Sunday, April 27, 2008

polly wanna?

I've been baking a lot of crackers lately. It's instant-gratification baking; no rising, no long baking times, no kneading, no frosting: one bowl, one baking sheet, two pieces of wax paper and a rolling pin. Done!

And, of course, you get munchable, munchable crackers at the end. And unlike cookies, you can eat as many as you want without any qualms!

Here are the three recipes that I've tried out. The process is essentially the same for all three: to roll them out, place the dough between two pieces of wax paper. If you are broke and clueless, butter two pieces of parchment paper like I did. Works! Then roll it out with a rolling pin until it is "1/4 inch thick." Or, as I like to say, pretty thin.

Score it deeply with a knife, prick each square with a fork a couple of times, and sprinkle on top anything you want to sprinkle on top.

The contenders:

1. (from Bob's Red Mill Rye Crackers)
1/2 cup white flour
1/2 cup whole wheat flour
1/2 tsp salt
1 T sugar
1 tsp baking powder
4 T margarine
3 T milk

Combine dry ingredients; work in margarine with a pastry knife; stir in milk to make a soft dough. Roll out VERY thin -- 1/8 -1/16th inch, and score. Bake at 400 degrees for 5-6 minutes.

These were very hard to roll out as skinny as the recipe asks for, which is probably why the crackers I wound up with were rather too thick. They were crisp, but not overly so, and took rather longer than 5-6 minutes to bake. Also, they seemed to bake better when separated, not just scored, which is way too much work. With salt on top, they were okay -- not great, though. And I always strive for greatness. NEXT!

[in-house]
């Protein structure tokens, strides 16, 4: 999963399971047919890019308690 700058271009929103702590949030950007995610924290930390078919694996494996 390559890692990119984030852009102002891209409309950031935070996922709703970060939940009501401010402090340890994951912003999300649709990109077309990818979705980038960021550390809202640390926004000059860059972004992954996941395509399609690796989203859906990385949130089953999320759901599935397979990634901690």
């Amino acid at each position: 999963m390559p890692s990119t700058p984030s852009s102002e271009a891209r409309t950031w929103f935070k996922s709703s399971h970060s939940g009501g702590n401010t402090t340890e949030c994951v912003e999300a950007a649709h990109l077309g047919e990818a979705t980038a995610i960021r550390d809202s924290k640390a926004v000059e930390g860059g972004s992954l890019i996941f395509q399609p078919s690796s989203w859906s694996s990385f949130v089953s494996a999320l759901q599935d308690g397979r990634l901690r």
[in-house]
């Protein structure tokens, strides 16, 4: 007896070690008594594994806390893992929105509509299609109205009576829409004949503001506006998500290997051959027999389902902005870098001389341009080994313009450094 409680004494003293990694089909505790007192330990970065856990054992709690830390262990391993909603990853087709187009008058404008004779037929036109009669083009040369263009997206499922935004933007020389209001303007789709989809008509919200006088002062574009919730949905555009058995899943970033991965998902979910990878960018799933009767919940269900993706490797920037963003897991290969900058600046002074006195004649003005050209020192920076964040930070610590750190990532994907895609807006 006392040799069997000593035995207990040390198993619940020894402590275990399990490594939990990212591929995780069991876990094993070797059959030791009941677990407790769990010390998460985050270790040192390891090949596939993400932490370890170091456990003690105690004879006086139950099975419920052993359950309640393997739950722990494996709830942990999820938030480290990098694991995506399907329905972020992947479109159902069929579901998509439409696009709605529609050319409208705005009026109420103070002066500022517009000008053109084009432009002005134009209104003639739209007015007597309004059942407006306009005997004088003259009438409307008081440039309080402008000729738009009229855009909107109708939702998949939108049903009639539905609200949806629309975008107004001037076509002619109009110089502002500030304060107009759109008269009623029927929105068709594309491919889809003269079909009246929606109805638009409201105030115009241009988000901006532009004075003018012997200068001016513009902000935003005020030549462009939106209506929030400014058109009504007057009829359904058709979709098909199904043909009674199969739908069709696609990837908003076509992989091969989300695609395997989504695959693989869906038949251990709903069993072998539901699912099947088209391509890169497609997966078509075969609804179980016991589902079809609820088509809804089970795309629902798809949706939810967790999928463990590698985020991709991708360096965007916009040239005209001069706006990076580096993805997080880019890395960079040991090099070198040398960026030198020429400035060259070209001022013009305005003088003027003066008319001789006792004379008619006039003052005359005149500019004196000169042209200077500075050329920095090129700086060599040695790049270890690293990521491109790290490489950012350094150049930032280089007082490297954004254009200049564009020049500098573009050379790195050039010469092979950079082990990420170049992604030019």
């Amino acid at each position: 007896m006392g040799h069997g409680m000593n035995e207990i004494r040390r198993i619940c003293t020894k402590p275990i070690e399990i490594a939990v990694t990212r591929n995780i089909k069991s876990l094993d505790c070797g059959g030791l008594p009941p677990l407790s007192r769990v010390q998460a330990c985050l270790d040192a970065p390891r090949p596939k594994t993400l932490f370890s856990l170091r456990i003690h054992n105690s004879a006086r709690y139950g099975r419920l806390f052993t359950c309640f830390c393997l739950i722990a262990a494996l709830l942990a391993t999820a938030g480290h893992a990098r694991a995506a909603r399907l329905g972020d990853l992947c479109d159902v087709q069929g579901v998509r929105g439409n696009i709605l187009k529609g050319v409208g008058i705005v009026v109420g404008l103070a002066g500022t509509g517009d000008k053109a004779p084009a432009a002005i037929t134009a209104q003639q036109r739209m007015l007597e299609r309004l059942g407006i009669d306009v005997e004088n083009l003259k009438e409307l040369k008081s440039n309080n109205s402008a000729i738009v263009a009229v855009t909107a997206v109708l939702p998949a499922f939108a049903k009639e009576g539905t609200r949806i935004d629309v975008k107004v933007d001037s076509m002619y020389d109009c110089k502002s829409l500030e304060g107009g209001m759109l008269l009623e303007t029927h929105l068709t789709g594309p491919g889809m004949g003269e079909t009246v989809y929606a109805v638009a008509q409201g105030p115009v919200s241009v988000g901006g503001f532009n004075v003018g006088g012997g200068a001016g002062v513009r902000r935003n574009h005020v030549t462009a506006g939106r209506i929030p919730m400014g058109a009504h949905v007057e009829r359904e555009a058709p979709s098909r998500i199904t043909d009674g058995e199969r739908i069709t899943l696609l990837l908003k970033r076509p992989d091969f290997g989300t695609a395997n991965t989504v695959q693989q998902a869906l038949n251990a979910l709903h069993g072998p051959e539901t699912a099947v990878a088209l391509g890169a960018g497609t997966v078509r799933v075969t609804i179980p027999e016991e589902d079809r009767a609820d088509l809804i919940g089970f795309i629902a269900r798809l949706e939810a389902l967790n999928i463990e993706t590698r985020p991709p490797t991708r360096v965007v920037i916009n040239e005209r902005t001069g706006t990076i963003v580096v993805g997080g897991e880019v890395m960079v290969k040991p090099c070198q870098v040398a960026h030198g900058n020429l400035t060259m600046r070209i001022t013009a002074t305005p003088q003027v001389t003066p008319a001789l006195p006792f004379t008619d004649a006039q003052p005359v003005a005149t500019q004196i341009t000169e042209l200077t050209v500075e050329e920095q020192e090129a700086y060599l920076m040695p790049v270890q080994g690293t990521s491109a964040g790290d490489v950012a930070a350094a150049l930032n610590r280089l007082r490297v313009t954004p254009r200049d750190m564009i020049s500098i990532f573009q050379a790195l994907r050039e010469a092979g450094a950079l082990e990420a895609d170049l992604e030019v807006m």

2. From Mark Bittman's cracker recipe

3/4 c white flour
1/4 c whole wheat flour
1/4 t salt
2 T cold butter
1/4 cup water
2 t honey

Combine dry ingredients. Work in butter with a pastry knife. Add the water and honey, and combine to make a soft dough; add more water if necessary. Roll out to 1/4 inch thick, score, and bake at 400 degrees for 10 minutes.

Flaky and delicious! These crackers were almost pastry-like -- not surprising, looking at the recipe -- and very, very flaky. They were crisp, and browned nicely without having to be separated. Topped with salt, they were good; topped with sugar and cinnamon? Freaking amazing. Houston, we have a keeper.

3. from straight from the farm's artisan herb crackers
1 c white flour
1/4 cup whole wheat flour
1 1/2 tsp dried herbs
1/2 t salt
2 T olive oil
3/8 c water

Combine dry ingredients. Add olive oil and water, then more water if necessary, to make a rough dough. Knead briefly, until the dough comes together. Roll, score, and bake at 400 degrees for 15 minutes.

These cookies were denser than the last, with a harder sort of crunch. Mine also tasted DREADFUL -- but that's my fault. I scribbled down notes on the recipe a couple days before baking it, and "dried herbs" became transmuted to "fresh herbs." So I put in fresh rosemary, and the flavor was downright overwhelming. The batch got chucked, that's now much I couldn't stand it.

I don't blame the recipe, though. I might try again in the future... but I'll wait a while.

We have a winner... Mark Bittman, I'm buying your books at the first opportunity!

Should I get How To Cook Everything, or How To Cook Everything Vegetarian? I just don't know.

No comments: